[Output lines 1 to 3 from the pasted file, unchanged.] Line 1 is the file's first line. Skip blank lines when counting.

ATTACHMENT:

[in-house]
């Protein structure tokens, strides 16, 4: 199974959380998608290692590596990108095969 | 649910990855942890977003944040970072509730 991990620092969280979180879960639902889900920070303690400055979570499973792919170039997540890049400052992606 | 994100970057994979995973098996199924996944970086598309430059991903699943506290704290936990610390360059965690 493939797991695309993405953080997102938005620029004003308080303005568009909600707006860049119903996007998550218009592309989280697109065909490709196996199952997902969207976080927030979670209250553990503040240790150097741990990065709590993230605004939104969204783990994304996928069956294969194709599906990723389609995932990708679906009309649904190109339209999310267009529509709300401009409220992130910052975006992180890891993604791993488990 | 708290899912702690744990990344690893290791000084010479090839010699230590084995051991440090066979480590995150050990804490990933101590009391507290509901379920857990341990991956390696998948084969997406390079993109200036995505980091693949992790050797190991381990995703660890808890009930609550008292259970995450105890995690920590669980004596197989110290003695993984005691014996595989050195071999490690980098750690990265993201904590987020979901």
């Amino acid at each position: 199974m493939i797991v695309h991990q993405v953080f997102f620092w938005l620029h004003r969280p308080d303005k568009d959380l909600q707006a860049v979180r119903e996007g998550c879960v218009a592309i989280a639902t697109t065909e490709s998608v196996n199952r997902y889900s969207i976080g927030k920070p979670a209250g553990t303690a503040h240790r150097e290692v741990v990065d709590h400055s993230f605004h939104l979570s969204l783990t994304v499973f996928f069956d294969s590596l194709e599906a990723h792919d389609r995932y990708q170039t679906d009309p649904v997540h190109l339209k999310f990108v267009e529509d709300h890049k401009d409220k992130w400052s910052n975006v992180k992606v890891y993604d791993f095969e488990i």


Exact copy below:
[in-house]
């Protein structure tokens, strides 16, 4: 199974959380998608290692590596990108095969 | 649910990855942890977003944040970072509730 991990620092969280979180879960639902889900920070303690400055979570499973792919170039997540890049400052992606 | 994100970057994979995973098996199924996944970086598309430059991903699943506290704290936990610390360059965690 493939797991695309993405953080997102938005620029004003308080303005568009909600707006860049119903996007998550218009592309989280697109065909490709196996199952997902969207976080927030979670209250553990503040240790150097741990990065709590993230605004939104969204783990994304996928069956294969194709599906990723389609995932990708679906009309649904190109339209999310267009529509709300401009409220992130910052975006992180890891993604791993488990 | 708290899912702690744990990344690893290791000084010479090839010699230590084995051991440090066979480590995150050990804490990933101590009391507290509901379920857990341990991956390696998948084969997406390079993109200036995505980091693949992790050797190991381990995703660890808890009930609550008292259970995450105890995690920590669980004596197989110290003695993984005691014996595989050195071999490690980098750690990265993201904590987020979901």
């Amino acid at each position: 199974m493939i797991v695309h991990q993405v953080f997102f620092w938005l620029h004003r969280p308080d303005k568009d959380l909600q707006a860049v979180r119903e996007g998550c879960v218009a592309i989280a639902t697109t065909e490709s998608v196996n199952r997902y889900s969207i976080g927030k920070p979670a209250g553990t303690a503040h240790r150097e290692v741990v990065d709590h400055s993230f605004h939104l979570s969204l783990t994304v499973f996928f069956d294969s590596l194709e599906a990723h792919d389609r995932y990708q170039t679906d009309p649904v997540h190109l339209k999310f990108v267009e529509d709300h890049k401009d409220k992130w400052s910052n975006v992180k992606v890891y993604d791993f095969e488990i």